Intel: Turkey rejects US, Russia, France call for cease-fire in Nagorno-Karabakh dispute

al-monitor A picture shows a rocket shell in the Ivanyan community in the breakaway Nagorny-Karabakh region on Oct. 1, 2020. Armenian and Azerbaijani forces intensified their shelling on Oct. 1 despite calls from the United States, France and Russia for an end to days of fighting over the disputed Nagorny-Karabakh region that has left more than 130 dead.  Photo by HAYK BAGHDASARYAN/PHOTOLURE/AFP via Getty Images).
Amberin Zaman

Amberin Zaman

@amberinzaman

Topics covered

sergey lavrov, mercenaries, emmanuel macron, donald trump, cease-fire, armenia, azerbaijan

Oct 1, 2020

The United States, Russia and France called for an immediate cease-fire as the ongoing conflict between Azerbaijan and Armenia over the mainly Armenian enclave of Nagorno-Karabakh entered its fifth day. The statement, signed by President Donald Trump, Russian President Vladimir Putin and French President Emmanuel Macron, called on the warring parties to resume negotiations for a peaceful resolution of the 32-year-old dispute over the mountainous area that Azerbaijan and Armenia both claim.

The three countries calling for a cease-fire are permanent members of the Minsk group established after the war first erupted between the former Soviet states in 1988, leaving Armenia in control of Nagorno-Karabakh and large swathes of Azerbaijani territory around it. Turkey backed Azerbaijan, while Iran helped Armenia. Russia played on both pitches, as it typically does in its former Soviet dominions to render itself indispensable.

Both Azerbaijan and Turkey have rebuffed the Minsk group’s calls for a cease-fire and vowed to fight on. Turkish President Recep Tayyip Erdogan apparently agrees that the war must go on. He said the Minsk group’s calls for a cease-fire were “unacceptable,” and if they were really seeking a solution, then Armenia had to withdraw from all the territories it had occupied and allow hundreds of thousands of Azerbaijanis displaced by the war to return.

Armenian Prime Minister Nikol Pashinian has ruled out any withdrawal, saying Nagorno-Karabakh is an existential matter for his nation of 3 million.

Azerbaijan's President Ilham Aliyev says the war won’t end until Azerbaijan regains full control over the enclave and surrounding territories. And Erdogan is egging him on.

Russia revealed? Turkey is providing military support to Azerbaijan and, in an unusual twist, finds itself on the same side as Israel, which is also reportedly aiding Azerbaijan. The oil-rich republic in the southern Caucasus serves as a critical base for Israeli surveillance of Iran.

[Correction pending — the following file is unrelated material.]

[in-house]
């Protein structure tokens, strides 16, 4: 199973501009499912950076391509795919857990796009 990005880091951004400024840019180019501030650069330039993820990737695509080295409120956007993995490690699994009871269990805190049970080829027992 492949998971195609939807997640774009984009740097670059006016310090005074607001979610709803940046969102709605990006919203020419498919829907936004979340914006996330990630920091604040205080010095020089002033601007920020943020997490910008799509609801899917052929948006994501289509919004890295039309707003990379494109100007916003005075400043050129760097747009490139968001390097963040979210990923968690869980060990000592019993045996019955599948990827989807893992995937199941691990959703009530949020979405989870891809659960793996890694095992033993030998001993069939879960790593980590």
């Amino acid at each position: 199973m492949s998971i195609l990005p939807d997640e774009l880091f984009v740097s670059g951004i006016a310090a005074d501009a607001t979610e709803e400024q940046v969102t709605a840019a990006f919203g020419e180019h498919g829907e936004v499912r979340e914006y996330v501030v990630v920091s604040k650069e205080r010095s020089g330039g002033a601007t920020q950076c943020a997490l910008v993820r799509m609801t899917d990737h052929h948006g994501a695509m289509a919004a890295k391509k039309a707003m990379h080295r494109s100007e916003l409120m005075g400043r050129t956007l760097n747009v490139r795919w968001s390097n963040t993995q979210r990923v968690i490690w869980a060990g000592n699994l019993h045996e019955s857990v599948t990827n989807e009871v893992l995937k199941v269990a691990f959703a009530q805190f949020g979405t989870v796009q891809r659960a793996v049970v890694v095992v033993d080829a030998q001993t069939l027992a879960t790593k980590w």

Russia’s stance remains a question of fierce debate. Today’s joint statement suggests, however, that contrary to speculation, it has no plans to crash the Minsk process or manage the conflict and its outcome in tandem with Turkey instead.

The Kremlin has aired its discomfort with Erdogan’s bellicose rhetoric in support of Azerbaijan. 

It’s also irked by reports that Syrian rebel mercenaries with a record of abuses have been flown in to fight on the side of Azerbaijani forces. Turkish Foreign Minister Mevlut Cavusoglu and his Russian counterpart, Sergey Lavrov, held a phone call today to discuss the latest developments in Nagorno-Karabakh. No details were given.

Enter Macron: France’s President Emmanuel Macron, who has been pushing back against Turkish muscle-flexing in the Eastern Mediterranean and Libya, upped the ante today, blaming Azerbaijan for the fiercest fighting over Nagorno-Karabakh since 1994. 

Macron said Azerbaijan had fired the first missiles triggering hostilities on Sunday. In a further poke in Erdogan’s eye, Macron said France had concrete information that Syrian jihadis had been ferried via the southern city of Gaziantep on the Turkish-Syrian border, and that this represented “a grave” turn of events that would be raised during a summit of EU leaders that kicked off in Brussels today.

What's next? The EU bloc will be weighing what if any sanctions to impose on Turkey over its dispute with EU members Greece and Cyprus over exploiting the hydrocarbon wealth of the Eastern Mediterranean. Macron has been pushing for unspecified sanctions. Austria’s right-wing conservative chancellor, Sebastian Kurz, is demanding that “red lines” be “finally set up” to rein in Erdogan. He says talks for Turkey’s full membership of the EU have to end and sanctions must be imposed

Any such moves would bring Turkey’s already tottering economy to its knees.

Fearing chaos, Germany, which has an estimated 3 million Turkish origin people living within its borders, is opposed to harsh measures against Turkey. It’s been mediating between Turkey and Greece. Today the two countries announced they had established a deconfliction mechanism following a series of talks at NATO headquarters in Brussels. It remains to be seen what fresh crises lie in store as the war in Nagorno-Karabakh escalates and the death toll on both sides rises.

Know more: For background on the Nagorno-Karabakh, read the latest by Amberin Zaman. For the balance of forces in the war, read military expert Metin Gurcan's story. 

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